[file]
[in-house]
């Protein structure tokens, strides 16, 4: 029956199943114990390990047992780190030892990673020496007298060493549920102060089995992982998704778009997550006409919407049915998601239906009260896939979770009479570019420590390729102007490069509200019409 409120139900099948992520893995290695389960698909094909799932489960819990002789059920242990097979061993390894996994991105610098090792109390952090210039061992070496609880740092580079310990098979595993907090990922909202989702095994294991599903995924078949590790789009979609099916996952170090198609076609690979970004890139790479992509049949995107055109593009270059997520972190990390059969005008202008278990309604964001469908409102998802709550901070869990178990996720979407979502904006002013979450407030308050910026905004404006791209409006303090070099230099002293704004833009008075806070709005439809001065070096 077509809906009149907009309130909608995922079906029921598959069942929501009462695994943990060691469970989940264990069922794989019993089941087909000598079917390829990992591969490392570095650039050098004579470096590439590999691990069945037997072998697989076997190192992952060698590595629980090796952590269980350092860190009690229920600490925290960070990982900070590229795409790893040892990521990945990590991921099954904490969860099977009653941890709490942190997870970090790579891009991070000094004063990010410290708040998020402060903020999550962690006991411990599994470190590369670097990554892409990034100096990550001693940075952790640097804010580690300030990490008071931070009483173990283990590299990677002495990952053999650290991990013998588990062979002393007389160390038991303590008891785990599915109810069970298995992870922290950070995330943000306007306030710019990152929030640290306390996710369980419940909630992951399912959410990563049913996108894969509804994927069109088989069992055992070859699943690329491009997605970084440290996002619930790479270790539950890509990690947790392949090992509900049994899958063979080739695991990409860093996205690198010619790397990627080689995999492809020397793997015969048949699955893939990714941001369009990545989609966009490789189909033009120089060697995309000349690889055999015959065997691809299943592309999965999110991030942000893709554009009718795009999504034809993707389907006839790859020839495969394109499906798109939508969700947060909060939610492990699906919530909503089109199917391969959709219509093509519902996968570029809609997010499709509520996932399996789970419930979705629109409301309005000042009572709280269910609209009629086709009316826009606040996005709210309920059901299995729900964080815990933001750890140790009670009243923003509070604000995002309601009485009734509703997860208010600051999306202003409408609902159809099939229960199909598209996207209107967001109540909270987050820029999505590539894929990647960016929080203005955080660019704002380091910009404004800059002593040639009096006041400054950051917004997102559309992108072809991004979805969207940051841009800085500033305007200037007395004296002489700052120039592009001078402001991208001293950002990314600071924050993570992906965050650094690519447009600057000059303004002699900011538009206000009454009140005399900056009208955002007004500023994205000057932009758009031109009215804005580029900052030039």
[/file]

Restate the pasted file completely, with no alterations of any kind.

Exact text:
[in-house]
């Protein structure tokens, strides 16, 4: 029956199943114990390990047992780190030892990673020496007298060493549920102060089995992982998704778009997550006409919407049915998601239906009260896939979770009479570019420590390729102007490069509200019409 409120139900099948992520893995290695389960698909094909799932489960819990002789059920242990097979061993390894996994991105610098090792109390952090210039061992070496609880740092580079310990098979595993907090990922909202989702095994294991599903995924078949590790789009979609099916996952170090198609076609690979970004890139790479992509049949995107055109593009270059997520972190990390059969005008202008278990309604964001469908409102998802709550901070869990178990996720979407979502904006002013979450407030308050910026905004404006791209409006303090070099230099002293704004833009008075806070709005439809001065070096 077509809906009149907009309130909608995922079906029921598959069942929501009462695994943990060691469970989940264990069922794989019993089941087909000598079917390829990992591969490392570095650039050098004579470096590439590999691990069945037997072998697989076997190192992952060698590595629980090796952590269980350092860190009690229920600490925290960070990982900070590229795409790893040892990521990945990590991921099954904490969860099977009653941890709490942190997870970090790579891009991070000094004063990010410290708040998020402060903020999550962690006991411990599994470190590369670097990554892409990034100096990550001693940075952790640097804010580690300030990490008071931070009483173990283990590299990677002495990952053999650290991990013998588990062979002393007389160390038991303590008891785990599915109810069970298995992870922290950070995330943000306007306030710019990152929030640290306390996710369980419940909630992951399912959410990563049913996108894969509804994927069109088989069992055992070859699943690329491009997605970084440290996002619930790479270790539950890509990690947790392949090992509900049994899958063979080739695991990409860093996205690198010619790397990627080689995999492809020397793997015969048949699955893939990714941001369009990545989609966009490789189909033009120089060697995309000349690889055999015959065997691809299943592309999965999110991030942000893709554009009718795009999504034809993707389907006839790859020839495969394109499906798109939508969700947060909060939610492990699906919530909503089109199917391969959709219509093509519902996968570029809609997010499709509520996932399996789970419930979705629109409301309005000042009572709280269910609209009629086709009316826009606040996005709210309920059901299995729900964080815990933001750890140790009670009243923003509070604000995002309601009485009734509703997860208010600051999306202003409408609902159809099939229960199909598209996207209107967001109540909270987050820029999505590539894929990647960016929080203005955080660019704002380091910009404004800059002593040639009096006041400054950051917004997102559309992108072809991004979805969207940051841009800085500033305007200037007395004296002489700052120039592009001078402001991208001293950002990314600071924050993570992906965050650094690519447009600057000059303004002699900011538009206000009454009140005399900056009208955002007004500023994205000057932009758009031109009215804005580029900052030039």